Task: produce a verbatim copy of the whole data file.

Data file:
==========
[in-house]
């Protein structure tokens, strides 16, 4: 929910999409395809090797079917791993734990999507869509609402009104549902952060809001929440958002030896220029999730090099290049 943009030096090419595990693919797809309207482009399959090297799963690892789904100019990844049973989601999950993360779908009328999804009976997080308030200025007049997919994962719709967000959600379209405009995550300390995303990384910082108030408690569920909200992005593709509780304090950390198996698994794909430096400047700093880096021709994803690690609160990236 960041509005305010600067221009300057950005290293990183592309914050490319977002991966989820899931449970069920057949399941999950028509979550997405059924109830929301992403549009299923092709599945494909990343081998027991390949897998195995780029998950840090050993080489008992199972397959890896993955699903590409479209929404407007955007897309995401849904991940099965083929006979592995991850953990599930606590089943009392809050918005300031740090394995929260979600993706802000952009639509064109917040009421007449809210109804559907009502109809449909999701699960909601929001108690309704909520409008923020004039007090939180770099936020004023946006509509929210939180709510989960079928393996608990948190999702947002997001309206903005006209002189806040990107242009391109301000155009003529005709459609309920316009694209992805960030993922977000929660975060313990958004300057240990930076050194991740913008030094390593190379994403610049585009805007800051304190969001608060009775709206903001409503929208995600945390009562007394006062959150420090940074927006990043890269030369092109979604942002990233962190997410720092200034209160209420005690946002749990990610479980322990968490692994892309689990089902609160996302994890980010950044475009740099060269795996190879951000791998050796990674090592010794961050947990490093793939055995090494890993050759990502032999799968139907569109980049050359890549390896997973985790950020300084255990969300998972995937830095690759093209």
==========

[in-house]
């Protein structure tokens, strides 16, 4: 929910999409395809090797079917791993734990999507869509609402009104549902952060809001929440958002030896220029999730090099290049 943009030096090419595990693919797809309207482009399959090297799963690892789904100019990844049973989601999950993360779908009328999804009976997080308030200025007049997919994962719709967000959600379209405009995550300390995303990384910082108030408690569920909200992005593709509780304090950390198996698994794909430096400047700093880096021709994803690690609160990236 960041509005305010600067221009300057950005290293990183592309914050490319977002991966989820899931449970069920057949399941999950028509979550997405059924109830929301992403549009299923092709599945494909990343081998027991390949897998195995780029998950840090050993080489008992199972397959890896993955699903590409479209929404407007955007897309995401849904991940099965083929006979592995991850953990599930606590089943009392809050918005300031740090394995929260979600993706802000952009639509064109917040009421007449809210109804559907009502109809449909999701699960909601929001108690309704909520409008923020004039007090939180770099936020004023946006509509929210939180709510989960079928393996608990948190999702947002997001309206903005006209002189806040990107242009391109301000155009003529005709459609309920316009694209992805960030993922977000929660975060313990958004300057240990930076050194991740913008030094390593190379994403610049585009805007800051304190969001608060009775709206903001409503929208995600945390009562007394006062959150420090940074927006990043890269030369092109979604942002990233962190997410720092200034209160209420005690946002749990990610479980322990968490692994892309689990089902609160996302994890980010950044475009740099060269795996190879951000791998050796990674090592010794961050947990490093793939055995090494890993050759990502032999799968139907569109980049050359890549390896997973985790950020300084255990969300998972995937830095690759093209």